Stop blame game—Msusa


By Yohane Symon

Archbishop of Blantyre Archdiocese of Catholic Church Thomas Luke Msusa has urged Malawians to use the festive season to reflect on the need to get rid of the habit of blaming each other when the country is facing challenges.

Msusa made the remarks in an interview after donating fertiliser to some needy people at Iba Village in Traditional Authority (TA) Katuli, Mangochi.


The archbishop observed that the country can move forward if Malawians start taking part in solving challenges without blaming others.

“What is happening is that we are all spectating how things are going on in this country. But this should not be the case because we all have a role to play. We need to all take part in solving our challenges so that things can improve,” he said.

He further urged Malawians to be vigilant in taking care of their respective families without waiting for other people to assist them.


“We appreciate that some things are not going well at the moment but let us be vigilant in taking care of our families. We need to be working or doing something which will help us contribute something to our country. We cannot sit down and expect all the problems in our families to end on their own,” Msusa said.

Msusa also spoke against the tendency of theft among Malawians, saying a lot of Malawians are failing to leave their homes and celebrate elsewhere during the festive season for fear of thieves.

“In 2022, I appeal to Malawians to stop engaging in corrupt practices because corruption is evil and it slows down development at any level,” he said.

The bishop said the festive season should remind Christians that “Jesus Crist is coming to give us new life, to lead us into good life”.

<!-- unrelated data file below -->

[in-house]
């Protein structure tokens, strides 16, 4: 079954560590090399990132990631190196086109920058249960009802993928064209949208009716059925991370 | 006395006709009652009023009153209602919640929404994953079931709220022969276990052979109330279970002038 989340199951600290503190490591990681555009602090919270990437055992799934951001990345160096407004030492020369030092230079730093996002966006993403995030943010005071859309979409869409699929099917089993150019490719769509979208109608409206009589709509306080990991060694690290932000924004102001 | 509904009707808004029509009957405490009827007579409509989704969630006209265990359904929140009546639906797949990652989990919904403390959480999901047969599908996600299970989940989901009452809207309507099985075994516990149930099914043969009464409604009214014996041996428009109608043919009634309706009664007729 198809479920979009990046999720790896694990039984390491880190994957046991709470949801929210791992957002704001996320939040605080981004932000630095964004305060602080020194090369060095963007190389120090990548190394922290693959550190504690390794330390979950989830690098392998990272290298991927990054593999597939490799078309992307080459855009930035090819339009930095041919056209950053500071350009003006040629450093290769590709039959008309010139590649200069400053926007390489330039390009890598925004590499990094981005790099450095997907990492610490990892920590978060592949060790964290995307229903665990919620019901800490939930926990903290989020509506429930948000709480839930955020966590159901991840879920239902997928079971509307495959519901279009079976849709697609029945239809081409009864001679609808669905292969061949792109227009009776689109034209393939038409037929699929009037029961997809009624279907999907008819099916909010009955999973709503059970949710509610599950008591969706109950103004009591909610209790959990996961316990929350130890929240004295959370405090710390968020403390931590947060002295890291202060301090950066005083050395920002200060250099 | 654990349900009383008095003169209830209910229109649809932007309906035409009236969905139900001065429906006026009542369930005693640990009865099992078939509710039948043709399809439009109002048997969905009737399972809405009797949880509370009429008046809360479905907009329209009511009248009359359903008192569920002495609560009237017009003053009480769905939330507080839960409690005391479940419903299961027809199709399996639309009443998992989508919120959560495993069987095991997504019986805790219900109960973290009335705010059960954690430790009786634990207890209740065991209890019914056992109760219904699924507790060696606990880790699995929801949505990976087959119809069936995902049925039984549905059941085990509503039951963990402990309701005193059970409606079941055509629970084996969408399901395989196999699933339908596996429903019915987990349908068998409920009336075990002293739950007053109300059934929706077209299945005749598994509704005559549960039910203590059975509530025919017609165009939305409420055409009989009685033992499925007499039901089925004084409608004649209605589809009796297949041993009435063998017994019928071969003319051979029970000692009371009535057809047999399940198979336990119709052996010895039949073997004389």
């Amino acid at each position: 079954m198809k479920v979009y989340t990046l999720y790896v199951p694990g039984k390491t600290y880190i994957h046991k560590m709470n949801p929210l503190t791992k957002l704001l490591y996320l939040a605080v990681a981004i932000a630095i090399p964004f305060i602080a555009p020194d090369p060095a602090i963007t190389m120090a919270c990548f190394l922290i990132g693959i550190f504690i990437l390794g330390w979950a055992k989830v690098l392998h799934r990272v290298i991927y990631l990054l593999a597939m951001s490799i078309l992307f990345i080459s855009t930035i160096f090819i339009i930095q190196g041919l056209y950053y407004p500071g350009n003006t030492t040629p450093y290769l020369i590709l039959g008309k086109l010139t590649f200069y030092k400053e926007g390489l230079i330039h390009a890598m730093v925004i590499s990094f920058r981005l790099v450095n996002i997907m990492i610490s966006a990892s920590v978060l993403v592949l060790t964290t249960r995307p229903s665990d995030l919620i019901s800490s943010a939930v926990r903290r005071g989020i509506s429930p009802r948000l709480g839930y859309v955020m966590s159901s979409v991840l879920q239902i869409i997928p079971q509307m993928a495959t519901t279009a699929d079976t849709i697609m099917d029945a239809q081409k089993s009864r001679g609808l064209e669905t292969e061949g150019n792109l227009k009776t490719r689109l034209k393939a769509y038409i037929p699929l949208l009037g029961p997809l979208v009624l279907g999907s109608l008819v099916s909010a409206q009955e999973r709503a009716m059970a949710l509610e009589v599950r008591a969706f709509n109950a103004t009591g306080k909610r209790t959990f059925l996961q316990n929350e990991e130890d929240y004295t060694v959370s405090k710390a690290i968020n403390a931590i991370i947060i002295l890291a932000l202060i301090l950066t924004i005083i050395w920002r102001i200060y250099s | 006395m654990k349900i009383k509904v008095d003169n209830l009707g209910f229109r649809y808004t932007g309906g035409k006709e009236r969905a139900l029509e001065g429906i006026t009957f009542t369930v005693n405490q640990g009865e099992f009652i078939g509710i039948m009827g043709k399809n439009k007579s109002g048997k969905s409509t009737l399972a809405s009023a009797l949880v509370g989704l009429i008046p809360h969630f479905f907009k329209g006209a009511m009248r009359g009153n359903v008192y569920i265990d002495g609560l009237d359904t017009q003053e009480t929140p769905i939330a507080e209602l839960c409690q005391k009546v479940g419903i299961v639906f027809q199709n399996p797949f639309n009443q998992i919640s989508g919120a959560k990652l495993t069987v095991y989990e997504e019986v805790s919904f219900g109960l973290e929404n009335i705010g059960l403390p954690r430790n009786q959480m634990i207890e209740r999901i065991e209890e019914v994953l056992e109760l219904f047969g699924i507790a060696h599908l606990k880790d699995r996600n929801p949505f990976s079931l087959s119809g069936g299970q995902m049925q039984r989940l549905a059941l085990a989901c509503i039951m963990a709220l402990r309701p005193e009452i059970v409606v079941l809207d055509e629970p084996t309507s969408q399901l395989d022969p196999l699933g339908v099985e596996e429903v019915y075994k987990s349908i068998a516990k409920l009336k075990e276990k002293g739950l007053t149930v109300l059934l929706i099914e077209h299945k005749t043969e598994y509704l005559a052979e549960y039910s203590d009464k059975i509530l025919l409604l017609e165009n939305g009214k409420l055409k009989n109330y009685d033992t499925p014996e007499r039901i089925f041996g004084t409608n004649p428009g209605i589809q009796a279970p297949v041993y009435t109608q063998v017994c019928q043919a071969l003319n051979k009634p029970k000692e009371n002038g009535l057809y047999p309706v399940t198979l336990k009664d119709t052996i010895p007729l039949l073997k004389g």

“Jesus has everything in heaven but He has considered Himself to stay among us so that we should be saved.

We should be like Him, which means we have to have good life.

“Therefore, I would like to invite all Malawians, people of good will, that as we are celebrating the birth of our Lord, the saviour of the world, let us think the way Jesus did. He is always giving His life for others, we should also be people for others,” he said.

Msusa said his friends from America gave him money to support the needy on Christmas.

“But I decided that I should help people who received their coupons but have no money to redeem the inputs. So we are redeeming fertiliser by paying K15,000 to 75 beneficiaries. We hope this will help the beneficiaries to be food secure next year,” he said.

One of on the beneficiaries Lukiya Anafi from Mponda Village, TA Jalasi in the district, thanked the bishop for the donations which she described as timely considering that a lot of people are failing to buy fertiliser due to lack of money.

Recently, some Malawians, led by activist Bon Kalindo, have been staging d e m o n s t r a t i o n s demanding that government should find solutions to the rising prices of commodities.

The group wants government to ensure that prices of basic commodities such as cooking oil, soap, sugar, fuel and water tariffs are reduced.

In a statement titled ‘Heed the Cry of the People; The Call of Moses’ and issued on December 8, 2021, Catholic Commission for Justice and Peace added its voice to growing calls for Tonse Alliance administration to find solutions to the rising cost of living.

But Information Minister Gospel Kazako said they, too, share the pain and discomfort that comes with what he described as a recalibration process.

Kazako said the suffering would not be permanent as they are building a Malawi that is solid and sustainable.

President Lazarus Chakwera recently unveiled a two-year Covid-19 Socio-economic Recovery Plan (Serp) that seeks to revive the country’s battered economy through various interventions.

In his national address Tuesday, Chakwera said Serp, which will cost the country at least K500 billion and will cover between 2021 and 2013, will ensure Malawi stays on course with the implementation of MW2063 first 10-year rollout plan.

He said, in the next few weeks, his administration will engage cooperating partners and citizens to unpack the plan’s details.

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